Giffard House was built' as a Mass House and priest's residence between 1727 and 1733. There was already a house on the site which had been used, 'time out of mind' by Catholics as a meeting house. This was the home of Elizabeth Giffard in Tup street, no known as North Street. In 1723 this house was bought by the clergy who appointed Peter Giffard, an influential Catholic Layman, to act as their agent. He was to arrange for this house to be pulled down in order for the present Giffard House to be built. This new building was to be the home for two priests; one an 'in' or 'town' priest, who would administer to Catholics in Wolverhampton, the other an 'out' priest, who would administer to the Catholics of Bilston, Dudley, Gornal and Sedgley. Provision was to be made inside the house for a chapel, where Catholics could attend 'Prayers' or 'Mass', which at this time was illegal. Francis Smith of Warwick is believed to have designed the building as it is in. a similar style to his work at Chillington Hall. Work began on the house in January 1728 and was complete in 1733 at a cost of 1069 pounds 2s 2d.
By 1777, the house was being used, not as a priest's residence, but as a lodging house for elderly Catholic gentlewomen. The chapel inside the house was still being used to say Mass, although it was still against the law. The Catholic Relief Act of 1778 removed this restriction and allowed Catholics to worship in public again, and a further act in 1791 meant that the chapel could be registered for public worship.
Between 1791 and 1804, Giffard House appears to have been unoccupied. However, in 1804, the influential Bishop John Milner, Vicar Apostolic of the Midland District made it his home. In 1813 he had the chapel extended, but he hoped eventually to build a separate chapel adjoining the house and he set aside 1000 pounds to do this. The chapel was to be called St. Peter and St. Paul's. Milner died in 1826, just before work on the building began and was buried behind the chapel at Giffard House.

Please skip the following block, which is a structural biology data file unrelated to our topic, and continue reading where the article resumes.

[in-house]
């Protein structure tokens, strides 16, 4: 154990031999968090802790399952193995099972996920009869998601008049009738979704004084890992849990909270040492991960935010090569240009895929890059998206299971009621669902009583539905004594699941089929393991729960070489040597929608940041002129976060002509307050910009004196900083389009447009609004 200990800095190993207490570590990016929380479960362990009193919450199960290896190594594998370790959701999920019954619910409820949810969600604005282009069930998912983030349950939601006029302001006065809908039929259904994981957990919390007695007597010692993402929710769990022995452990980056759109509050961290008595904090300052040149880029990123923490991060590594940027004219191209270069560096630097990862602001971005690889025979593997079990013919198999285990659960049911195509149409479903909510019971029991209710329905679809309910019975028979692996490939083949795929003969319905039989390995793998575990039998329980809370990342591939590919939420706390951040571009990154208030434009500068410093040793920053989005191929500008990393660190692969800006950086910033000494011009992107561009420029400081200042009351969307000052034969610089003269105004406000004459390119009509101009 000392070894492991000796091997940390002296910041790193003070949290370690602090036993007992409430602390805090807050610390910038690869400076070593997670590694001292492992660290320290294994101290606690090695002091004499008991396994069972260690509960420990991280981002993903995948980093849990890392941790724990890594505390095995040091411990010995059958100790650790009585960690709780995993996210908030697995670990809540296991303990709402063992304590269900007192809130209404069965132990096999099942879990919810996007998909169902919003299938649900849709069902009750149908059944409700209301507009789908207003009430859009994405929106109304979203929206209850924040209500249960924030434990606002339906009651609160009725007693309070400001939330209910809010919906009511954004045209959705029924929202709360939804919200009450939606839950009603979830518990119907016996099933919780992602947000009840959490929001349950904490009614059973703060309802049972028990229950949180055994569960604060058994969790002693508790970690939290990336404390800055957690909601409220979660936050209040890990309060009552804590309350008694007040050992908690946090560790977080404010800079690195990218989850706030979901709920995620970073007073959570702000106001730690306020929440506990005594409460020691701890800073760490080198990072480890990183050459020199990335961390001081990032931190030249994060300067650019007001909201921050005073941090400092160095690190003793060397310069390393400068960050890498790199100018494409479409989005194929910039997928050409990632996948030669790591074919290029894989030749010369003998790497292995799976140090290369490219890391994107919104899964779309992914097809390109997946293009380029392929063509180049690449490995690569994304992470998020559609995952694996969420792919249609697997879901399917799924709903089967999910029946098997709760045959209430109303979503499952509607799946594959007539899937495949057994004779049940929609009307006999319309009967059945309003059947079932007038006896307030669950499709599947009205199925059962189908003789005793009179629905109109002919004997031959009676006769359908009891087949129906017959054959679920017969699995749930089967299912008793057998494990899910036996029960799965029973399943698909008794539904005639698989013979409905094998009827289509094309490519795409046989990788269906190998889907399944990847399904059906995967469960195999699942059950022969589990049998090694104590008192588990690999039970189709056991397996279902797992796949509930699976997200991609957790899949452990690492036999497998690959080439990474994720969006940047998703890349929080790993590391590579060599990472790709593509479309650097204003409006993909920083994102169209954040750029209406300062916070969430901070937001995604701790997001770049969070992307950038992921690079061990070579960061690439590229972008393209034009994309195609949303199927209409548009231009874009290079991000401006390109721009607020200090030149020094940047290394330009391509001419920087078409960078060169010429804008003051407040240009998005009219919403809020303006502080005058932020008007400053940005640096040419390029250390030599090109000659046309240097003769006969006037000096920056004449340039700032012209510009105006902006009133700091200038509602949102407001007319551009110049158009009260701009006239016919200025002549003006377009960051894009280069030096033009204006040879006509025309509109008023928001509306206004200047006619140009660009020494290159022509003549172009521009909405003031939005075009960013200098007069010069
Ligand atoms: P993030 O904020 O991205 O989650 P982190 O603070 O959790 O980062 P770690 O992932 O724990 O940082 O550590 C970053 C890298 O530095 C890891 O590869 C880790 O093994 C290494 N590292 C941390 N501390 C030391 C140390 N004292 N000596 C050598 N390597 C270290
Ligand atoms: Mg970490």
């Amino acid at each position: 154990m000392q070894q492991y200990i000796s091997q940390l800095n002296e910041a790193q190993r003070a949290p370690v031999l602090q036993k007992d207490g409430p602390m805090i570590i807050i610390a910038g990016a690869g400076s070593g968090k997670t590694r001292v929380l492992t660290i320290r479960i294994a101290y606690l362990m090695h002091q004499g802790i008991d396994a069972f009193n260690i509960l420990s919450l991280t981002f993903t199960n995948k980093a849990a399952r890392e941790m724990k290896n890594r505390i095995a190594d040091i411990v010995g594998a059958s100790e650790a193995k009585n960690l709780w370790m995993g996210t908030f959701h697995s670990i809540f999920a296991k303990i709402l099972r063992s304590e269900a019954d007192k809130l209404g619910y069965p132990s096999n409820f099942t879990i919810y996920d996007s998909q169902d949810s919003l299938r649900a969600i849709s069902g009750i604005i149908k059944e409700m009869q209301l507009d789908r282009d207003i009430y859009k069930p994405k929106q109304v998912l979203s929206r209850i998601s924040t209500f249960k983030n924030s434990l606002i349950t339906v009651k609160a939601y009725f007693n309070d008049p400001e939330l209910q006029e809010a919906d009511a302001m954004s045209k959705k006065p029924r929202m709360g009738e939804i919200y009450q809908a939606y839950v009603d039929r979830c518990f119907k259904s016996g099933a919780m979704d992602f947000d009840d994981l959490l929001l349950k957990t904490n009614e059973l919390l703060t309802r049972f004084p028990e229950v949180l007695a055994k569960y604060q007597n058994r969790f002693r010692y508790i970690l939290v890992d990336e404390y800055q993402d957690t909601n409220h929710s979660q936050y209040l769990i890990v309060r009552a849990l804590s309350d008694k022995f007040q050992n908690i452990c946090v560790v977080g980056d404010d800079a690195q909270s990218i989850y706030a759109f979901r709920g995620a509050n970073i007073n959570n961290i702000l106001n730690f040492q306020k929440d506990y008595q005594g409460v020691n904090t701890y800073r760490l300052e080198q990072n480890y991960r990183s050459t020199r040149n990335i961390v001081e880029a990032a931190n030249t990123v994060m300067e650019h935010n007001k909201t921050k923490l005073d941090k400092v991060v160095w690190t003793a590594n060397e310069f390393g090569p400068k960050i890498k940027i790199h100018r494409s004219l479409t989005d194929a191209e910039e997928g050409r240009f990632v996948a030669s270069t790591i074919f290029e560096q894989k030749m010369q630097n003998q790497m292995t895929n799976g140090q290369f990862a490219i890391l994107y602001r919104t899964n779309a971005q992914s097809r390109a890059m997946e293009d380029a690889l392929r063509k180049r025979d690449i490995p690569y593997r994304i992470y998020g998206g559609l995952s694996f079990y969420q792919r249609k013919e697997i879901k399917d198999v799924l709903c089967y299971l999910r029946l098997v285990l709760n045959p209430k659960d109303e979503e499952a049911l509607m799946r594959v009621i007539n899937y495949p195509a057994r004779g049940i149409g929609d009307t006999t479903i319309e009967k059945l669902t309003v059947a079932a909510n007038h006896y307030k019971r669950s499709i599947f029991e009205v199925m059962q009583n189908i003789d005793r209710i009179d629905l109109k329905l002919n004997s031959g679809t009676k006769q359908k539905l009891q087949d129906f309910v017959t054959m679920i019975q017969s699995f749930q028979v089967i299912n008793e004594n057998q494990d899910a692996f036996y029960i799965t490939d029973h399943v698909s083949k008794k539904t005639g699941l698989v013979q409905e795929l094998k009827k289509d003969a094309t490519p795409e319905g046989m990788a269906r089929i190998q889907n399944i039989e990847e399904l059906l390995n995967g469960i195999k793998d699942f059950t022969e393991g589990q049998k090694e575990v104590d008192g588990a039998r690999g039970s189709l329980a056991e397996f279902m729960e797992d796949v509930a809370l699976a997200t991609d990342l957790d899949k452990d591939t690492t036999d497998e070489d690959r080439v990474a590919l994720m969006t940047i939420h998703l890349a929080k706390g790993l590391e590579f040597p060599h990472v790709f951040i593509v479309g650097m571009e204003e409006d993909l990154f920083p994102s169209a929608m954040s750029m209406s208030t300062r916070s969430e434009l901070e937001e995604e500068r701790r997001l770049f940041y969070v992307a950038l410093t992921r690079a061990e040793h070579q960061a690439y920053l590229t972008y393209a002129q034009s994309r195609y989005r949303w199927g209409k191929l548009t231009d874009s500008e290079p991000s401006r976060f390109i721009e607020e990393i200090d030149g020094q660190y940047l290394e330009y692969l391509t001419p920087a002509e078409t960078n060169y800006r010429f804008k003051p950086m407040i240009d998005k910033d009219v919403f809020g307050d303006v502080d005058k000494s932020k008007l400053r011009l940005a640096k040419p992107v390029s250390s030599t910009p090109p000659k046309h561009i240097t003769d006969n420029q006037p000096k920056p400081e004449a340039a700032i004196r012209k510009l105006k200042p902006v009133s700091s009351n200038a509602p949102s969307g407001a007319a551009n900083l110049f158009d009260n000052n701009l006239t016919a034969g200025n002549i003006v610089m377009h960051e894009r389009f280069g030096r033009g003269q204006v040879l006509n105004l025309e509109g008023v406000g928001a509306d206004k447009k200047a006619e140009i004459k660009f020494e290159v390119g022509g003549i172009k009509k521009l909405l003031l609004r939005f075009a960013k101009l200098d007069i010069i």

During the Cholera epidemic which struck Wolverhampton and Bilston in the 1830's, Giffard House was inhabited by the Sisters of Mercy and later in 1854, by the Reverend George Duckett (later Canon). He stayed at Giffard House until his death in 1898.
Since the beginning of the 20th Century alterations have been made to the house and chapel. The Sacred Heart Chapel was built in 1901 as a memorial to Canon Duckett and the Lady Chapel was added in 1930 to commemorate the centenary of Bishop Milner's death.
In recent years Church authorities have applied for permission to build an office block on the site of St. Peter and St. Paul's, which they could then sell to provide funds to build a new church elsewhere. This has been refused. Also, the house, classed as a Grade II* Listed Building cannot be demolished.
Giffard House is two-and-a-half storeys high and is built of red brick. The bricks were made by Thomas Birch of Walsall who made them in a kiln on the site, using clay which he dug from the foundations. It has a cornice tipped tile roof and has moulded plaster eaves and quoins at the sides. The door case and central windows are featured inside moulded architraves flanked by a pair of drainpipes whose heads are engraved with the year 1728.
Inside the house is a beautiful staircase. The banisters cost 4 pounds 15s in 1731 and were admired and imitated in other houses locally.
Outside, in the centre of the courtyard, a pair of wrought iron gates can be seen. At one time they were probably quite attractive but, like the house they have deteriorated over the last few years.
The future of Giffard House is by no means certain. It has been proposed that an alternative use could be found for it, possibly as an Arts or Heritage Centre and this is being looked into. Hopefully, this plan will materialise, as Giffard House is one of the few remaining Georgian buildings in the town and is of great historical importance.